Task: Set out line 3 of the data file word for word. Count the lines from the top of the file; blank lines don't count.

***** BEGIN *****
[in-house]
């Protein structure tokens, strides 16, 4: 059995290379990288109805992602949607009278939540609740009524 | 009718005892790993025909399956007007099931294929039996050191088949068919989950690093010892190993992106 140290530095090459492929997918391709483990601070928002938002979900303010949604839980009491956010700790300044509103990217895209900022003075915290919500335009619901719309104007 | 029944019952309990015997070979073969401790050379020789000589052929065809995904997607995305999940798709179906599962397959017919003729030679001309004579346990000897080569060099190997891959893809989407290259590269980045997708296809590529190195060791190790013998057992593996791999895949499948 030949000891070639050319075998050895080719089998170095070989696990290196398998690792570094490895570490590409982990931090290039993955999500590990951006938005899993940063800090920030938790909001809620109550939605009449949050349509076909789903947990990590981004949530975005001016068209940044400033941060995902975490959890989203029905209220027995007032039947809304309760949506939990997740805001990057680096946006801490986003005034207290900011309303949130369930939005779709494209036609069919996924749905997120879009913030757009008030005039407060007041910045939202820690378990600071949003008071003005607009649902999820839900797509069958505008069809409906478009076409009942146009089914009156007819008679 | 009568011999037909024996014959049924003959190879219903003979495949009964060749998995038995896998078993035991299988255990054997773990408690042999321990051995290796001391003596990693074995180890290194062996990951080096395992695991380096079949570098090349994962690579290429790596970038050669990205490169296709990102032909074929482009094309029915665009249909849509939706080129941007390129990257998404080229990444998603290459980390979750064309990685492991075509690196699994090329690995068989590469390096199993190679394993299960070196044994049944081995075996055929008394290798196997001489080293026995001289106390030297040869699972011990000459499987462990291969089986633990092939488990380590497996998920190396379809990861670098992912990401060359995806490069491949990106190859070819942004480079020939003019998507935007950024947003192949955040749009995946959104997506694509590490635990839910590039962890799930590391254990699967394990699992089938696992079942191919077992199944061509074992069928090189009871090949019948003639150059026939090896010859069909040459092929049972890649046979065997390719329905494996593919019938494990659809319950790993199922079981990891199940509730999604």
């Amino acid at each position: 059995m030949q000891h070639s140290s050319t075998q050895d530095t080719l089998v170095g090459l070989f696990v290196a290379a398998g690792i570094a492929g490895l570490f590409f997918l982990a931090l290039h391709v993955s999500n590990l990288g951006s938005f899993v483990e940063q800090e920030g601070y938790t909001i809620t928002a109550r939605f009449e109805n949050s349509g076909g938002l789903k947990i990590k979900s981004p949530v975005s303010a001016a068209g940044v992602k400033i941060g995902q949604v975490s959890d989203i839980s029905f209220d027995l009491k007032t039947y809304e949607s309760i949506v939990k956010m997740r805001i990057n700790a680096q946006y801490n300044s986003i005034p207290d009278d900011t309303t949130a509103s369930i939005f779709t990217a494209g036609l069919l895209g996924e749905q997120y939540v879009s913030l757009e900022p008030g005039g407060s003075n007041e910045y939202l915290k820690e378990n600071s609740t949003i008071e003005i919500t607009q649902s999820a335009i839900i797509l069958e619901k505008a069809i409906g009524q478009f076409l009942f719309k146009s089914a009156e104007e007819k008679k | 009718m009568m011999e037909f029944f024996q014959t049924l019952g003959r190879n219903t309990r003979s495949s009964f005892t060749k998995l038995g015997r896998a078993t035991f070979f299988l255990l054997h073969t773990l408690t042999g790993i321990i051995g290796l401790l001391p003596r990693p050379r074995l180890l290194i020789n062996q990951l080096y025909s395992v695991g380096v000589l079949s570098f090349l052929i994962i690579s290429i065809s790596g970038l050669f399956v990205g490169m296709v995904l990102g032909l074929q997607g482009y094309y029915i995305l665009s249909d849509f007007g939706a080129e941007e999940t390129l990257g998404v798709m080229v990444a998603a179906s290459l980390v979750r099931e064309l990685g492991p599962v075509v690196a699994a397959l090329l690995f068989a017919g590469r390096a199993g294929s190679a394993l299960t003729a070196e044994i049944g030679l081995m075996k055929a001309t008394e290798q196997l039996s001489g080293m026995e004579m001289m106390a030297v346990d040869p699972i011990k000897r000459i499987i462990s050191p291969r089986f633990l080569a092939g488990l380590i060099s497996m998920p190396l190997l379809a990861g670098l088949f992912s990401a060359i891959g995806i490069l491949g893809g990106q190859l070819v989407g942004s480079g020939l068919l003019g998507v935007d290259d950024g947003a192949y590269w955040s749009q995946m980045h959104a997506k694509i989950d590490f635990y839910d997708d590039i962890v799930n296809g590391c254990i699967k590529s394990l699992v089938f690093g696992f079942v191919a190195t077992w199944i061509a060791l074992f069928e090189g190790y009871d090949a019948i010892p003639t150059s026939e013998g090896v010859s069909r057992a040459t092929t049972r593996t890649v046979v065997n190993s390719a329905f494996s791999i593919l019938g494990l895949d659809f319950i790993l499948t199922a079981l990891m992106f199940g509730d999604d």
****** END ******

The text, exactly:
């Amino acid at each position: 059995m030949q000891h070639s140290s050319t075998q050895d530095t080719l089998v170095g090459l070989f696990v290196a290379a398998g690792i570094a492929g490895l570490f590409f997918l982990a931090l290039h391709v993955s999500n590990l990288g951006s938005f899993v483990e940063q800090e920030g601070y938790t909001i809620t928002a109550r939605f009449e109805n949050s349509g076909g938002l789903k947990i990590k979900s981004p949530v975005s303010a001016a068209g940044v992602k400033i941060g995902q949604v975490s959890d989203i839980s029905f209220d027995l009491k007032t039947y809304e949607s309760i949506v939990k956010m997740r805001i990057n700790a680096q946006y801490n300044s986003i005034p207290d009278d900011t309303t949130a509103s369930i939005f779709t990217a494209g036609l069919l895209g996924e749905q997120y939540v879009s913030l757009e900022p008030g005039g407060s003075n007041e910045y939202l915290k820690e378990n600071s609740t949003i008071e003005i919500t607009q649902s999820a335009i839900i797509l069958e619901k505008a069809i409906g009524q478009f076409l009942f719309k146009s089914a009156e104007e007819k008679k | 009718m009568m011999e037909f029944f024996q014959t049924l019952g003959r190879n219903t309990r003979s495949s009964f005892t060749k998995l038995g015997r896998a078993t035991f070979f299988l255990l054997h073969t773990l408690t042999g790993i321990i051995g290796l401790l001391p003596r990693p050379r074995l180890l290194i020789n062996q990951l080096y025909s395992v695991g380096v000589l079949s570098f090349l052929i994962i690579s290429i065809s790596g970038l050669f399956v990205g490169m296709v995904l990102g032909l074929q997607g482009y094309y029915i995305l665009s249909d849509f007007g939706a080129e941007e999940t390129l990257g998404v798709m080229v990444a998603a179906s290459l980390v979750r099931e064309l990685g492991p599962v075509v690196a699994a397959l090329l690995f068989a017919g590469r390096a199993g294929s190679a394993l299960t003729a070196e044994i049944g030679l081995m075996k055929a001309t008394e290798q196997l039996s001489g080293m026995e004579m001289m106390a030297v346990d040869p699972i011990k000897r000459i499987i462990s050191p291969r089986f633990l080569a092939g488990l380590i060099s497996m998920p190396l190997l379809a990861g670098l088949f992912s990401a060359i891959g995806i490069l491949g893809g990106q190859l070819v989407g942004s480079g020939l068919l003019g998507v935007d290259d950024g947003a192949y590269w955040s749009q995946m980045h959104a997506k694509i989950d590490f635990y839910d997708d590039i962890v799930n296809g590391c254990i699967k590529s394990l699992v089938f690093g696992f079942v191919a190195t077992w199944i061509a060791l074992f069928e090189g190790y009871d090949a019948i010892p003639t150059s026939e013998g090896v010859s069909r057992a040459t092929t049972r593996t890649v046979v065997n190993s390719a329905f494996s791999i593919l019938g494990l895949d659809f319950i790993l499948t199922a079981l990891m992106f199940g509730d999604d």